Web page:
The second reason I feel as if I have little strength is because I have little confidence that things will come relatively straightforward and simple to us.

Not that I expect adoption to be an easy path. If we did decide to adopt, I have this very strong suspicion that we’d have so many more walls to climb. Give me a chance to explain … and I’d absolutely love to hear what others have to say to contribute to this discussion.

Let’s start off with Domestic Adoption:

  • Hubby & I both Asian American; Filipino American, to be specific.
  • How often do you suppose any Potential Birth Moms (PBM) would look at our dossier and — just by looks alone — think that we’d make great parents when their child will (most likely) not look at all similar to the adoptive couple that they’d hope to raise their child?
  • Or that the PBM might worry that their child would face more barriers having Asian American parents?
  • How often are Asian American babies given up for adoption; especially if the PBM is also Asian or Asian American? Culture dictates that family is important. If the child is not wanted in the immediate family; chances are that there is another family member (aunt, cousin, third uncle twice removed) that is willing to raise the child. Unfortunately, that’s a situation that’s likely never going to happen to us.

Moving onto International Adoption:

  • There are stricter laws and regulations from various countries in effect.
  • Some specific countries, like Russia and Guatemala, have either suspended or have placed holds on any adoptions to the US.
  • Wait time. Even for Filipino adoptions there are certain stipulations on how and when a child can be adopted; when the child can come back to the US with the adopted parents. And quite frankly, I don’t think I can afford the three-year wait in order to adopt a child from my native country.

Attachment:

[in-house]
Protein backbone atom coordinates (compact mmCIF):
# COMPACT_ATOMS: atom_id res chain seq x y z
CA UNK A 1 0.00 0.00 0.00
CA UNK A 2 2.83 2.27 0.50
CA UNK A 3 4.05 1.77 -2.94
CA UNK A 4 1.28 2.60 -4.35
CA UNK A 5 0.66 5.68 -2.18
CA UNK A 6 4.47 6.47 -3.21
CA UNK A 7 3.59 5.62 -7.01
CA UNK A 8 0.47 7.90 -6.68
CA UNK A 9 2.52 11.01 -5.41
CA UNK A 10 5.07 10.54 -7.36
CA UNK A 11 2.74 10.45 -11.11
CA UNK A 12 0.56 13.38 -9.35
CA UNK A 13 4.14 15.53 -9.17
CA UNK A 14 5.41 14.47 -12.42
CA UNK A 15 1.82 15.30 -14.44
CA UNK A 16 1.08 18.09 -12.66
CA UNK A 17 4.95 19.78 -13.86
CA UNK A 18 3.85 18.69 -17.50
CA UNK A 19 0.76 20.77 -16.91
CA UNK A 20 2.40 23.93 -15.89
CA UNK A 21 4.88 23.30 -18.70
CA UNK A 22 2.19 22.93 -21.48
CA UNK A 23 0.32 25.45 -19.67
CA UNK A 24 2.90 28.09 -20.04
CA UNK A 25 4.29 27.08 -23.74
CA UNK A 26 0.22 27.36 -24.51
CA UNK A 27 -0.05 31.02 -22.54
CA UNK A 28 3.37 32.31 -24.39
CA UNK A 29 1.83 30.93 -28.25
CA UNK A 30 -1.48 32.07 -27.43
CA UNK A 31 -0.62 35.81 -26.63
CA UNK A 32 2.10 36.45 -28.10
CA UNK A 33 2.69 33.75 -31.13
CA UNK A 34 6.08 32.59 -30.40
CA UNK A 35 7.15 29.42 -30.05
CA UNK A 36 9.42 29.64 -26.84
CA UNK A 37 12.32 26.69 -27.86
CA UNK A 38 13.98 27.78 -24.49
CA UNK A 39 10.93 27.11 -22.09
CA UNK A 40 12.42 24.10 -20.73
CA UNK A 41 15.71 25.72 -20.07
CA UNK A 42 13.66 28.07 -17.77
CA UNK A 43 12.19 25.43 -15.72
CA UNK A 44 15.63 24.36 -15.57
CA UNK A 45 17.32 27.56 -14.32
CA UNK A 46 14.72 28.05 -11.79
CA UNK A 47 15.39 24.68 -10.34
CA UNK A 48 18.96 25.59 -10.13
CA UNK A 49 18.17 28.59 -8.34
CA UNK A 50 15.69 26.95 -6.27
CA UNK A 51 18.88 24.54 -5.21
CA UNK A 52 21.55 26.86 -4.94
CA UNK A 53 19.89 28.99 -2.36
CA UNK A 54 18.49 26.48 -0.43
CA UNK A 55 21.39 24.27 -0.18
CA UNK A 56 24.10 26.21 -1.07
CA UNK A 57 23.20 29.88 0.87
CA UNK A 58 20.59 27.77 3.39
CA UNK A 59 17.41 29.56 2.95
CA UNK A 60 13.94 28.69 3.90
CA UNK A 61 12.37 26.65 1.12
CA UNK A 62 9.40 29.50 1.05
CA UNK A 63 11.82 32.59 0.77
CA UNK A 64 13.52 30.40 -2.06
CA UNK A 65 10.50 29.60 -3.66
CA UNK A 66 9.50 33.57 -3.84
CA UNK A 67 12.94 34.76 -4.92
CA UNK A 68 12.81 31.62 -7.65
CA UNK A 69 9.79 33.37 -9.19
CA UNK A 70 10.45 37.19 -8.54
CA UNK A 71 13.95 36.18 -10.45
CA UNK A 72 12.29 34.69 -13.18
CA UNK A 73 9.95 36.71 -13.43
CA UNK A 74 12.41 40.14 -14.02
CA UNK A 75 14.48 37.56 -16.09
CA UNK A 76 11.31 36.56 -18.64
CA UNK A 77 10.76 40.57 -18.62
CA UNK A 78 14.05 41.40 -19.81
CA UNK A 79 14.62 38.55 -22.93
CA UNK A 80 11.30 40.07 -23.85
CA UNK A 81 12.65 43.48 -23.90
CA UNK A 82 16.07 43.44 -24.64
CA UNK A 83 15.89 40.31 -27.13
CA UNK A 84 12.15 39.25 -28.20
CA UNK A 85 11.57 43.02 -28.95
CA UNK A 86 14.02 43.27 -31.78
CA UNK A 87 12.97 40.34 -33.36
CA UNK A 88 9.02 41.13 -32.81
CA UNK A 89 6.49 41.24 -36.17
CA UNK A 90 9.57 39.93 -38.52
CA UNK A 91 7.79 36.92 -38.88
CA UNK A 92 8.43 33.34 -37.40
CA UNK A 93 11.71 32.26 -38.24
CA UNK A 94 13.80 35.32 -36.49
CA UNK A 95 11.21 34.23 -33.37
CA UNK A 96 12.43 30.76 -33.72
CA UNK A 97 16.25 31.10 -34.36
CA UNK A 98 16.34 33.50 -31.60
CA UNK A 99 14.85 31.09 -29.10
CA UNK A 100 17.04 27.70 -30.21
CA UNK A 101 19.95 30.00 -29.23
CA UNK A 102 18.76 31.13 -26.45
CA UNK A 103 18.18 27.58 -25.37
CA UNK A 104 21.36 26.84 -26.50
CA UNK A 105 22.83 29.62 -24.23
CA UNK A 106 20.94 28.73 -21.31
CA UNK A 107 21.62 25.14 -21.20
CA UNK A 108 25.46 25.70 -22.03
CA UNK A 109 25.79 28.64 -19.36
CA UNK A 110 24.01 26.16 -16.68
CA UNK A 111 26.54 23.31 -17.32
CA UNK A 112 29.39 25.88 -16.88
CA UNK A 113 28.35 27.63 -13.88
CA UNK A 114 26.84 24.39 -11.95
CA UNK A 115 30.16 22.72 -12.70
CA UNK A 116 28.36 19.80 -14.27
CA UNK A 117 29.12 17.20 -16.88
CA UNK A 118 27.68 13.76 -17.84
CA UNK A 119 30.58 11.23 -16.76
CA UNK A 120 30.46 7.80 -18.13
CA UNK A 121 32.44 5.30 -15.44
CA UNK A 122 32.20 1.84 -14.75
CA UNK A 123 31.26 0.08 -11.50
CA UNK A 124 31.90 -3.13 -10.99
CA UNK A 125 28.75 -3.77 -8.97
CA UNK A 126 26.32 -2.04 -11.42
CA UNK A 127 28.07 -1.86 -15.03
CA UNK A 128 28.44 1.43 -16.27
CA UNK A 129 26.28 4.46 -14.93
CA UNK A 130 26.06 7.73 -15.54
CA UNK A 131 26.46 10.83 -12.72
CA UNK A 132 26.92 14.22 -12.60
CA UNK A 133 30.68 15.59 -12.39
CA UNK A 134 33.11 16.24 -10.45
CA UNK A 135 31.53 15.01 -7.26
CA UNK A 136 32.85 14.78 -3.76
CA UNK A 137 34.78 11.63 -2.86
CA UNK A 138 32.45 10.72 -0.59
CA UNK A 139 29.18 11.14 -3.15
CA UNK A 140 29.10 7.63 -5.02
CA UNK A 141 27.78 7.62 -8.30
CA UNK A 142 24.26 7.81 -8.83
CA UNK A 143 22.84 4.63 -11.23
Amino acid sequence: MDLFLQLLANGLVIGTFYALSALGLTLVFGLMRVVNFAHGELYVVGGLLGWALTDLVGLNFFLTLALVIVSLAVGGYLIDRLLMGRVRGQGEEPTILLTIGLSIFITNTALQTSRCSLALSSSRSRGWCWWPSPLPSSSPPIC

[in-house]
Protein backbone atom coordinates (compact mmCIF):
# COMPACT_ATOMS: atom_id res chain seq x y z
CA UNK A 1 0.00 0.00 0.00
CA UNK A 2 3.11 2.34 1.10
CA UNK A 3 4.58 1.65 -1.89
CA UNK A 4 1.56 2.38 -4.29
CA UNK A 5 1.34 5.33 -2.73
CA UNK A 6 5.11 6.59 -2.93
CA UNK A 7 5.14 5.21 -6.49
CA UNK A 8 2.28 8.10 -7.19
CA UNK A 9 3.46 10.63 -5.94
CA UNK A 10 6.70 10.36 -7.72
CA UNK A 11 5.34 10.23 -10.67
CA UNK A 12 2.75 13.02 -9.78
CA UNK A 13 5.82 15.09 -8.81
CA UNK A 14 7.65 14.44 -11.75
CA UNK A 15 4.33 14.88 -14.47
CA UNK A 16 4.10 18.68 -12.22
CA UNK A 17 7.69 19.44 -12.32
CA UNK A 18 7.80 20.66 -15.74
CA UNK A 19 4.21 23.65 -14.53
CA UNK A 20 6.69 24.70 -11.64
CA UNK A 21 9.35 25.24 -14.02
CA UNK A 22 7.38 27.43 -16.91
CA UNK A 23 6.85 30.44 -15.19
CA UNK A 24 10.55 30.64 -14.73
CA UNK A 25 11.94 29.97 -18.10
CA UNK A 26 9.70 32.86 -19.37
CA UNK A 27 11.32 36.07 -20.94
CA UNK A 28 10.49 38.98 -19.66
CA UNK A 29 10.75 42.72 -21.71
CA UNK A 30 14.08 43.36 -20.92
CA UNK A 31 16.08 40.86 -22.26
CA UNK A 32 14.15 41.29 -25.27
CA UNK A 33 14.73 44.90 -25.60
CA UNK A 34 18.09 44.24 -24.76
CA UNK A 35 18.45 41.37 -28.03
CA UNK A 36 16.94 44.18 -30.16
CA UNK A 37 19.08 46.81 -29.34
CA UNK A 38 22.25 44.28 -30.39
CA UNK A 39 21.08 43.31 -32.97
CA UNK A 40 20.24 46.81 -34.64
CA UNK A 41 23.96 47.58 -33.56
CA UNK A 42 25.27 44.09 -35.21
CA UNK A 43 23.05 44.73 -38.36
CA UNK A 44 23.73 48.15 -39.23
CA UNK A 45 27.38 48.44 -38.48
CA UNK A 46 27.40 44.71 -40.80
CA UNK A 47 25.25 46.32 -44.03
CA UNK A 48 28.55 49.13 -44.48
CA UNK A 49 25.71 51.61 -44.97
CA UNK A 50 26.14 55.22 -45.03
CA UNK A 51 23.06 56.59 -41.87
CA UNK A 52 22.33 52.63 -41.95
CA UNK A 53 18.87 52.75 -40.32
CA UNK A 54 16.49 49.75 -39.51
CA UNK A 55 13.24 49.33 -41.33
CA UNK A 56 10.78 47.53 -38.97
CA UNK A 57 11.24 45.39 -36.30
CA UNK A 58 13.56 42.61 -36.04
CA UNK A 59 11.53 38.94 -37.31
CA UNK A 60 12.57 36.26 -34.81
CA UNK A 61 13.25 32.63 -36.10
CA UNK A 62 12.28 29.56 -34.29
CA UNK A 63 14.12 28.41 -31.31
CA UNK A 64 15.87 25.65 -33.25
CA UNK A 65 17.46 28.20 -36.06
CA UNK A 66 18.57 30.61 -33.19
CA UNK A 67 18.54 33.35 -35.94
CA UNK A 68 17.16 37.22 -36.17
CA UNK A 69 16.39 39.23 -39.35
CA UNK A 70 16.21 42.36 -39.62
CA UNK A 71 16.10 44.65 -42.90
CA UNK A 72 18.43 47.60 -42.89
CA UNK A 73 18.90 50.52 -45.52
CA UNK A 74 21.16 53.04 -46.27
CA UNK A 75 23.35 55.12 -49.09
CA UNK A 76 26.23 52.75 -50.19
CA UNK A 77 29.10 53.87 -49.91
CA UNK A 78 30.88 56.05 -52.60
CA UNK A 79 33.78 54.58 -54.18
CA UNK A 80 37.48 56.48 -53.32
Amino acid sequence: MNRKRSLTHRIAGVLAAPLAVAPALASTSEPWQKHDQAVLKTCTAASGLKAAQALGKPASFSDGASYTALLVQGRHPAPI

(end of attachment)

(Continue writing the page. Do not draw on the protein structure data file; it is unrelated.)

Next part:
And finally other, all-encompassing barriers:

  • Age: Let’s face it. Hubby & I are currently pushing 40. And yes, I know that there are couples out there that are raising babies that are much older than us. But there was a reason why Hubby & I started trying to conceive within a year of marriage: I had always seen me as a younger mother; one that wanted to finish having babies before the age of 30. There was a specific reason behind that: my mother and I are exactly 3o years apart in age (sorry Mom!). Growing up (particularly in high school), not only did I deal with a cultural barrier, but I also dealt with a huge generational gap. Both my parents were pre-baby boomer, while I was most definitely a Gen-Xer. Even though after I turned 30, I knew that this was something beyond my control, adopting now — especially as the rules and regs of adoption have gotten more strict — well, it no longer seems prudent for both Hubby & my sake.
  • Energy: Along with age, this is the second biggest concern that I have. And, if I was honest with myself, the flimsiest barrier of all. Because, really this has to do with energy and stamina. It’s one thing to raise a child with the thought in mind that you’ll be young enough to (somewhat) keep up with their needs. It’s quite another thing knowing that I can no longer wake myself up in the morning without hitting the snooze button a dozen times. Would I be able to care for another life if I can barely care for my own? Like I said, flimsy … but I’m just being honest.

I don’t bring up these points to be negative in any way, shape or form. I’m simply stating facts that appear to be the most obvious barriers for our individual case when it comes to adopting a child. And that’s assuming that we would ever go down that route. And, as I said above, I’d love to hear your thoughts on what I perceive as barriers.

*****

As it is, I feel that we’ve already played our game of Infertility Roulette. We’ve already placed all the bets we wanted to at this time in our lives. And we lost that bet. With adoption (or h*ll, even if we ever decided to go through IVF again), I want something I can be sure of … something I can count on.

I hesitate using the word “guarantee” … since nothing in life is ever guaranteed, but after more than ten years of fighting the odds and now facing even greater odds against us (age, finances, etc), Hubby & I opted to get out of the betting pool.

And this is why, at least in my eyes, it’s never as simple to “just adopt.” It’s never easy to go through another round of IVF.

This is why Hubby & I have decided to “cut our loss” … or in this case, “cut the strings” … and live child-free after infertility.

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Related Links:

Cutting The Strings

Infertility Bets On Hold, Part 1

Thoughts on Adoption

Information on Filipino Adoptions

Wiki Info on the Pre-Baby Boom Generation

Wiki Info on Generation X

Other Related Strings